Here are some tips for how men and women should dress for an interview.

Men’s Interview Attire

  • Suit (solid color – navy or dark grey)
  • Long sleeve shirt (white or coordinated with the suit)
  • Belt
  • Tie
  • Dark socks, conservative leather shoes
  • Little or no jewelry
  • Neat, professional hairstyle
  • Limit the aftershave
  • Neatly trimmed nails
  • Portfolio or briefcase

Women’s Interview Attire

  • Suit (navy, black or dark grey)
  • The suit skirt should be long enough so you can sit down comfortably
  • Coordinated blouse
  • Conservative shoes
  • Limited jewelry (no dangling earrings or arms full of bracelets)
  • No jewelry is better than cheap jewelry
  • Professional hairstyle
  • Neutral pantyhose
  • Light make-up and perfume
  • Neatly manicured clean nails

So Remember, dressing professionally demonstrates respect, and also shows the employer that you take the interview seriously.

 

 

Winning the Battle of Negative Expectations

Check out this article I read on overcoming pessimism…

Joe a middle-aged mental health professional is what I like to call a closet pessimist. On the outside, Joe looks and sounds like an optimist. He’s quick to offer advice to his clients, as well as friends and family, like:” Hey, it’ll work out- you’ll see “or “Better times are right around the corner.” But when it comes to his own future, Joe is much more pessimistic. He says, “Every time the phone rings, my first thought is ‘Oh Lord, what’s wrong now?’ I hate that but can’t help it—it’s just automatic.”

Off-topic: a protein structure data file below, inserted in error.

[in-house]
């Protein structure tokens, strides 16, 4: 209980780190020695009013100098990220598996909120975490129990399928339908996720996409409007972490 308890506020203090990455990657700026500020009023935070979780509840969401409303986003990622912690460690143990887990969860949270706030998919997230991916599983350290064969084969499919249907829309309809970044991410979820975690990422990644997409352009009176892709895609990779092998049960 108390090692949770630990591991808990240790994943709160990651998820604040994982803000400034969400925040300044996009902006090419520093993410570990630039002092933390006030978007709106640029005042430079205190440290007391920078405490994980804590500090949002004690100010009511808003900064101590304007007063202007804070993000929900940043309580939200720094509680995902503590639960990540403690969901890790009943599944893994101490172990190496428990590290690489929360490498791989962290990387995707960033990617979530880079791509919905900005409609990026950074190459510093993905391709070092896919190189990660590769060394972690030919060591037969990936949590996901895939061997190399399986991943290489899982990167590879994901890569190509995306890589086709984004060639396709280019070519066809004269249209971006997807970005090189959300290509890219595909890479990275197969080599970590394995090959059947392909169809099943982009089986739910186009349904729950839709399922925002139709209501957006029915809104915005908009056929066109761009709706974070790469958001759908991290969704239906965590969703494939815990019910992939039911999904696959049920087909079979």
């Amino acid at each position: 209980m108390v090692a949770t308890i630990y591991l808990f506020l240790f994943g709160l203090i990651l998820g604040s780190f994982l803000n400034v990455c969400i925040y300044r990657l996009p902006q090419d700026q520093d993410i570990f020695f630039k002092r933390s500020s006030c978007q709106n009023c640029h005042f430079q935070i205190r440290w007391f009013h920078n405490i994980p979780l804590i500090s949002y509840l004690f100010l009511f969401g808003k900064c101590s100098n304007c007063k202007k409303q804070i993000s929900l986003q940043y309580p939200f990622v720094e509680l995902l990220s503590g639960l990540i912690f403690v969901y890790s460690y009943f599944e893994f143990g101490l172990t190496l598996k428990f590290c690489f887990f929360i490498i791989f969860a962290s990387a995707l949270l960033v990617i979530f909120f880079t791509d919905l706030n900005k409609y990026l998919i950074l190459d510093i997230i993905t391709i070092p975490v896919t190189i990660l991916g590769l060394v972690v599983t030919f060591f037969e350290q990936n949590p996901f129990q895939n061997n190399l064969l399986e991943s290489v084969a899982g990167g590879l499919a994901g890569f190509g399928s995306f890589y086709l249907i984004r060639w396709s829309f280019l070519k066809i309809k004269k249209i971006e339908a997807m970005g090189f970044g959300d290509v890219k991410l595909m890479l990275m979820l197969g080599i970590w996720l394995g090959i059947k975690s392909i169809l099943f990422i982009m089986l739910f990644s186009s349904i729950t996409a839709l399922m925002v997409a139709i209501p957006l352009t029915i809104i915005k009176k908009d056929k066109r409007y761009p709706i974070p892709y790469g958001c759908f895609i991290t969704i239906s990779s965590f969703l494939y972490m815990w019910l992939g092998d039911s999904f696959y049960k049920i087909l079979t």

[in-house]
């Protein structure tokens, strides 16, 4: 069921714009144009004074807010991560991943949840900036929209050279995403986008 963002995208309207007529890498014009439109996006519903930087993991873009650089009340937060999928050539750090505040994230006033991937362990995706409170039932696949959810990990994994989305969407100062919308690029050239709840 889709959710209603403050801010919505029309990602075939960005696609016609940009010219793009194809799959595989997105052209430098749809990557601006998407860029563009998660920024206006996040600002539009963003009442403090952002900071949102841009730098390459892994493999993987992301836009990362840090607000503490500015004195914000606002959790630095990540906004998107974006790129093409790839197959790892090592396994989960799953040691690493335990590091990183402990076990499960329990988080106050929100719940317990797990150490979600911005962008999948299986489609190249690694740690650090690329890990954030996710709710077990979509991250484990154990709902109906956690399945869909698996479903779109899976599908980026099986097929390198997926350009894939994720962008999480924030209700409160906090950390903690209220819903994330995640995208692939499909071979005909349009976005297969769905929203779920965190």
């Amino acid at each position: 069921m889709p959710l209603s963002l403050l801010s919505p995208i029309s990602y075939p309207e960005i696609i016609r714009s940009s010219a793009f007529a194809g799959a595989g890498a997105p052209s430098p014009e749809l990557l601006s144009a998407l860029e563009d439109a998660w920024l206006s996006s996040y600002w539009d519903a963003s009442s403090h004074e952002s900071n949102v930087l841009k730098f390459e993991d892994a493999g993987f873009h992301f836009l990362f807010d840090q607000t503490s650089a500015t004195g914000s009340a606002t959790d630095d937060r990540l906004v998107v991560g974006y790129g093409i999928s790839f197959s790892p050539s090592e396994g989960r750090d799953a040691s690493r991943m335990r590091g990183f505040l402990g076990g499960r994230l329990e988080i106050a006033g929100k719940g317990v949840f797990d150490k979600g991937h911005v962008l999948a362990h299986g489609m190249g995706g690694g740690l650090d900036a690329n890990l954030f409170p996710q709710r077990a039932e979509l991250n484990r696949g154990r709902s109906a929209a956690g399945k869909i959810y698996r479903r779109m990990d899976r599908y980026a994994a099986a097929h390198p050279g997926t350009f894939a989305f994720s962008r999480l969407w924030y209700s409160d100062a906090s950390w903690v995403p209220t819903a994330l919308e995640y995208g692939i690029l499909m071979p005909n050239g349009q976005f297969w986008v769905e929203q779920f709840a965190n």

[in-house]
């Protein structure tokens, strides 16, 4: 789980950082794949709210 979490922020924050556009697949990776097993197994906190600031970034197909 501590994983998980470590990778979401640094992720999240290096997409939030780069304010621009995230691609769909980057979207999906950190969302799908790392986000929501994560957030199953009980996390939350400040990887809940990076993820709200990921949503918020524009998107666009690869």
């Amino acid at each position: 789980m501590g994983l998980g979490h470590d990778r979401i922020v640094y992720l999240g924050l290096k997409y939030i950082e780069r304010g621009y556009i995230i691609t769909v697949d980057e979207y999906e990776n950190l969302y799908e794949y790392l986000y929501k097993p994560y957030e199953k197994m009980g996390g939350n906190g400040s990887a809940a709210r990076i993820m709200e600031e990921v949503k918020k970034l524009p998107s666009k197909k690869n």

Joe thinks like a pessimist. Like millions of others, he was raised in an alcoholic, abusive home. As a kid, Joe earned to hope for the best but to expect the worst because in his family life was always one beer away from chaos- It’s how children of alcoholics survive. The problem is, the pessimism of his past has persisted, and now it just complicates his present mental and emotional life.

If you see yourself in Joe’s story, the good news is that you can win the battle of negative expectations. (Happiness for Dummies pg. 69)

Here are five simple rules to help you do just that:

  • Accept the fact that you’re a pessimist at heart. You don’t have to go around sharing the information with just anyone, but you should be honest with yourself about the challenge you face in becoming a more positive-thinking person.
  • Accept the fact that your first thought is always a negative one- that’s just a given- But DO NOT go with this thought, don’t dwell on it, and certainly don’t let it guide your behavior at that momnet.
  • Remember that it’s the second thought that counts. Learn to counter act your initial pessism by substituting an optimistic thought. So, for example, “I’m not sure if I can do this” becomes “wow, what a great opportunity!”
  • Separate the past from the present (and the future). Start saying, “That was then; this is now.” No longer link chaos of your early years (or whatever negative experiences you had in the past) with the expectations you have for things that come up in today’s world.

ü  Reward yourself for this self-initiated change in thinking. Give yourself a pat on the back, or head to your local coffee shop for yur favorite drink.